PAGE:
Animesh Mandal, a Hurka Union Parishad member in Rampal upazila, said: "Most people in my area depend on shrimp-farming for a living. The aftermath of cyclones, viruses, and price drops have ruined the financial health of so many farmers. For example, shrimp from my five ponds were swept away in the tidal surge recently.”
Shrimp-farmer Manoranjan Dhali of Rampal, who is incurring losses every year, said: "There was a shortage of juvenile fish at the beginning of the year, and the prices of the available ones was about one and a half times more. After a lot of effort, I managed to cultivate shrimp on my five bighas of land. But the tidal surge, caused by Yaas, caused me a loss of Tk3 to Tk4 lakhs."
Local farmers said that shrimp cultivation was once profitable, as people of different classes and professions in the area turned to shrimp-farming with the hope of making more profit. However, many have no alternative sources of income other than this occupation.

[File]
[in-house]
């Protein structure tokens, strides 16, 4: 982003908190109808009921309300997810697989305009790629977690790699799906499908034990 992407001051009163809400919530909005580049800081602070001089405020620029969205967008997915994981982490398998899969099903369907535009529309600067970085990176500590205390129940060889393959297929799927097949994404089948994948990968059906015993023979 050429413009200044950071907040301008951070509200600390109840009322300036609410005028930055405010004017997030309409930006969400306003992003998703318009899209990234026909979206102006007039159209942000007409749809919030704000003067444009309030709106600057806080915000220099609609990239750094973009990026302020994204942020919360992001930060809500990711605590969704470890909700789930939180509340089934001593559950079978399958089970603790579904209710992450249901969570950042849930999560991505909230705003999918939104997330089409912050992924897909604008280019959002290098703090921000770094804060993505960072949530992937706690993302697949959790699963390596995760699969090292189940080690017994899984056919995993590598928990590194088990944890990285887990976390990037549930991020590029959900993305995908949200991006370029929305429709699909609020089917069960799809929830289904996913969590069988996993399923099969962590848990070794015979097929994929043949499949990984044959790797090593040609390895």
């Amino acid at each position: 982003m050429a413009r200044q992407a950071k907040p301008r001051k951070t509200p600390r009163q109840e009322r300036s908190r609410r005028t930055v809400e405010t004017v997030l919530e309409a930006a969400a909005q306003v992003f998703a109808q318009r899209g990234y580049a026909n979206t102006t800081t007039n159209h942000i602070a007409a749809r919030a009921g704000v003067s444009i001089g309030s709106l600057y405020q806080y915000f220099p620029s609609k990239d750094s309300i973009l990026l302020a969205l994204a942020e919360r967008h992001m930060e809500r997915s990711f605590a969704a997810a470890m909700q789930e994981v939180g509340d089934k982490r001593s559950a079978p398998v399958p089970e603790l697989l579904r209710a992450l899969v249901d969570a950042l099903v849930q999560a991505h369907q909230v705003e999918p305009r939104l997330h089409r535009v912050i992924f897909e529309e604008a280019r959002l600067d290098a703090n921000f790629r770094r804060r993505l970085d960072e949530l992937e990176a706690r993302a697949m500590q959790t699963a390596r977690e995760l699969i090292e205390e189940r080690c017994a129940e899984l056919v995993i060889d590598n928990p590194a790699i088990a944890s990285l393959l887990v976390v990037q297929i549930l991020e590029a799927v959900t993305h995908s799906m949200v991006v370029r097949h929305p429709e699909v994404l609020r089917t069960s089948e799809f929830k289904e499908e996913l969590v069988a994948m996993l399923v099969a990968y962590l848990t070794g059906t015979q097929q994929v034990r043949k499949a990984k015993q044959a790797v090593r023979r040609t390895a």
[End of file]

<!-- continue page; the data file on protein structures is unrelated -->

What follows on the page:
As shrimp-farming is profitable, many have increased the number of enclosures, and yet there seems to be no light at the end of the tunnel for shrimp-cultivators, at least for the last few years, as they are now suffering damages during every disaster.
However, the department of Fisheries is advising the cultivators to build raised-enclosures, increase the depth of the ponds, and repair the enclosures every year.
Bagerhat Deputy Commissioner, Mohammad Azizur Rahman, said: "A list of affected fish-farmers has been sent to the higher authorities. The cultivators will also benefit if an insurance scheme can be created for them."
There are 76,730 fish farms in Bagerhat, across 67,000 hectares of land, including 50,239 prawn (Galda) enclosures and 26,466 tiger shrimp (Bagda) enclosures, according to the District Fisheries department.
In the last fiscal year, the district produced 33,825 tonnes of shrimp and 31,551 tonnes of white fish. Until May of the current financial year, it produced 33,130 tonnes of shrimp. “Around 65,804 people are involved in shrimp-farming here,” said the District Fisheries department.